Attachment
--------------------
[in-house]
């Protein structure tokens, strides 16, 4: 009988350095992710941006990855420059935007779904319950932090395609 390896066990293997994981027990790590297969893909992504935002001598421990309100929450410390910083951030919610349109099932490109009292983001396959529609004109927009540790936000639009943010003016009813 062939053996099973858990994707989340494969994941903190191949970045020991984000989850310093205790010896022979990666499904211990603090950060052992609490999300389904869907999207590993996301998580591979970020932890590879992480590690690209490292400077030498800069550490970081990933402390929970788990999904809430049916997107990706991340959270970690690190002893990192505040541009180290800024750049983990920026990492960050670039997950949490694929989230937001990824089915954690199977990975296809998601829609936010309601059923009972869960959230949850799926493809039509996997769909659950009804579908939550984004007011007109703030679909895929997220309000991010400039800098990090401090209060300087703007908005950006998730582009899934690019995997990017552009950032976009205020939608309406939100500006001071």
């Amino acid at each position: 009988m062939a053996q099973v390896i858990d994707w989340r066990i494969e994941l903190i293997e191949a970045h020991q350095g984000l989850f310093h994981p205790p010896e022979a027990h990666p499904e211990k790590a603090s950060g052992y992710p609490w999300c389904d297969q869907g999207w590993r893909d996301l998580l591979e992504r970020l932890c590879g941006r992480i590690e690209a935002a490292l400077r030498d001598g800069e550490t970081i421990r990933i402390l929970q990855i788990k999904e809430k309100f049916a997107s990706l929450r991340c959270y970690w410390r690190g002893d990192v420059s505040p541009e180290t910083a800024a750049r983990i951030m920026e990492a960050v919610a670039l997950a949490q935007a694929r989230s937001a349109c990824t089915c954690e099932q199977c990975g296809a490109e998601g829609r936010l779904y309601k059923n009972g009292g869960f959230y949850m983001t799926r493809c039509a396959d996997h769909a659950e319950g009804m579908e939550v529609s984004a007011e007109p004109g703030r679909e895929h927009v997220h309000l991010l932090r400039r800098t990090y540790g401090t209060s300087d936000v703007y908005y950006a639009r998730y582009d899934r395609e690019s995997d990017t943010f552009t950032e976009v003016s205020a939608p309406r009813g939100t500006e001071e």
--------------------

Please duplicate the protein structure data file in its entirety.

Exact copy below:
[in-house]
């Protein structure tokens, strides 16, 4: 009988350095992710941006990855420059935007779904319950932090395609 390896066990293997994981027990790590297969893909992504935002001598421990309100929450410390910083951030919610349109099932490109009292983001396959529609004109927009540790936000639009943010003016009813 062939053996099973858990994707989340494969994941903190191949970045020991984000989850310093205790010896022979990666499904211990603090950060052992609490999300389904869907999207590993996301998580591979970020932890590879992480590690690209490292400077030498800069550490970081990933402390929970788990999904809430049916997107990706991340959270970690690190002893990192505040541009180290800024750049983990920026990492960050670039997950949490694929989230937001990824089915954690199977990975296809998601829609936010309601059923009972869960959230949850799926493809039509996997769909659950009804579908939550984004007011007109703030679909895929997220309000991010400039800098990090401090209060300087703007908005950006998730582009899934690019995997990017552009950032976009205020939608309406939100500006001071």
């Amino acid at each position: 009988m062939a053996q099973v390896i858990d994707w989340r066990i494969e994941l903190i293997e191949a970045h020991q350095g984000l989850f310093h994981p205790p010896e022979a027990h990666p499904e211990k790590a603090s950060g052992y992710p609490w999300c389904d297969q869907g999207w590993r893909d996301l998580l591979e992504r970020l932890c590879g941006r992480i590690e690209a935002a490292l400077r030498d001598g800069e550490t970081i421990r990933i402390l929970q990855i788990k999904e809430k309100f049916a997107s990706l929450r991340c959270y970690w410390r690190g002893d990192v420059s505040p541009e180290t910083a800024a750049r983990i951030m920026e990492a960050v919610a670039l997950a949490q935007a694929r989230s937001a349109c990824t089915c954690e099932q199977c990975g296809a490109e998601g829609r936010l779904y309601k059923n009972g009292g869960f959230y949850m983001t799926r493809c039509a396959d996997h769909a659950e319950g009804m579908e939550v529609s984004a007011e007109p004109g703030r679909e895929h927009v997220h309000l991010l932090r400039r800098t990090y540790g401090t209060s300087d936000v703007y908005y950006a639009r998730y582009d899934r395609e690019s995997d990017t943010f552009t950032e976009v003016s205020a939608p309406r009813g939100t500006e001071e």